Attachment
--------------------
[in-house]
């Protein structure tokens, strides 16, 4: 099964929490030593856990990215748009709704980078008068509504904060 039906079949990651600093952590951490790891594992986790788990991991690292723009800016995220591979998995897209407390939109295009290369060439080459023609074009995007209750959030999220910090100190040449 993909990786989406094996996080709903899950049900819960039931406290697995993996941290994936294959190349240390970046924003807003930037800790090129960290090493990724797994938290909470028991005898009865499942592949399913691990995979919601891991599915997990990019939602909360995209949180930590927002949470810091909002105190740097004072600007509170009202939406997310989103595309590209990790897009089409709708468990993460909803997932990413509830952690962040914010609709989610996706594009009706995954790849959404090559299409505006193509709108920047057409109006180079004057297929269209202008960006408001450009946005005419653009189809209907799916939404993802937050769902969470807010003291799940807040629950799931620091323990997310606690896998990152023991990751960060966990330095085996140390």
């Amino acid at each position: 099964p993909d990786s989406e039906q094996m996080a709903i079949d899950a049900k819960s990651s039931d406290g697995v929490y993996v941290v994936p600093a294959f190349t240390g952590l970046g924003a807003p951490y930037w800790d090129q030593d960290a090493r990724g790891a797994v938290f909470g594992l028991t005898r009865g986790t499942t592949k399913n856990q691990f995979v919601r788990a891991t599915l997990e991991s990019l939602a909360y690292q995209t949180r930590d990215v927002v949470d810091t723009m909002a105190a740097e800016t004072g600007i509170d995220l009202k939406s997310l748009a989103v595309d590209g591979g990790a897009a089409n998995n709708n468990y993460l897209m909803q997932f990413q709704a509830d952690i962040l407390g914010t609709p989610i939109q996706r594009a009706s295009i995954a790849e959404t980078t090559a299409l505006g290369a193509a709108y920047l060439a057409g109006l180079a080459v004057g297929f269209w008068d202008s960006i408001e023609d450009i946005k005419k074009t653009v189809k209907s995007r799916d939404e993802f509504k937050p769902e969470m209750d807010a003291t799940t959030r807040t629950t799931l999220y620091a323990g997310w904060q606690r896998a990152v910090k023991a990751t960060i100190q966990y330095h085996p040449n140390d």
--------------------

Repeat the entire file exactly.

[in-house]
């Protein structure tokens, strides 16, 4: 099964929490030593856990990215748009709704980078008068509504904060 039906079949990651600093952590951490790891594992986790788990991991690292723009800016995220591979998995897209407390939109295009290369060439080459023609074009995007209750959030999220910090100190040449 993909990786989406094996996080709903899950049900819960039931406290697995993996941290994936294959190349240390970046924003807003930037800790090129960290090493990724797994938290909470028991005898009865499942592949399913691990995979919601891991599915997990990019939602909360995209949180930590927002949470810091909002105190740097004072600007509170009202939406997310989103595309590209990790897009089409709708468990993460909803997932990413509830952690962040914010609709989610996706594009009706995954790849959404090559299409505006193509709108920047057409109006180079004057297929269209202008960006408001450009946005005419653009189809209907799916939404993802937050769902969470807010003291799940807040629950799931620091323990997310606690896998990152023991990751960060966990330095085996140390």
């Amino acid at each position: 099964p993909d990786s989406e039906q094996m996080a709903i079949d899950a049900k819960s990651s039931d406290g697995v929490y993996v941290v994936p600093a294959f190349t240390g952590l970046g924003a807003p951490y930037w800790d090129q030593d960290a090493r990724g790891a797994v938290f909470g594992l028991t005898r009865g986790t499942t592949k399913n856990q691990f995979v919601r788990a891991t599915l997990e991991s990019l939602a909360y690292q995209t949180r930590d990215v927002v949470d810091t723009m909002a105190a740097e800016t004072g600007i509170d995220l009202k939406s997310l748009a989103v595309d590209g591979g990790a897009a089409n998995n709708n468990y993460l897209m909803q997932f990413q709704a509830d952690i962040l407390g914010t609709p989610i939109q996706r594009a009706s295009i995954a790849e959404t980078t090559a299409l505006g290369a193509a709108y920047l060439a057409g109006l180079a080459v004057g297929f269209w008068d202008s960006i408001e023609d450009i946005k005419k074009t653009v189809k209907s995007r799916d939404e993802f509504k937050p769902e969470m209750d807010a003291t799940t959030r807040t629950t799931l999220y620091a323990g997310w904060q606690r896998a990152v910090k023991a990751t960060i100190q966990y330095h085996p040449n140390d």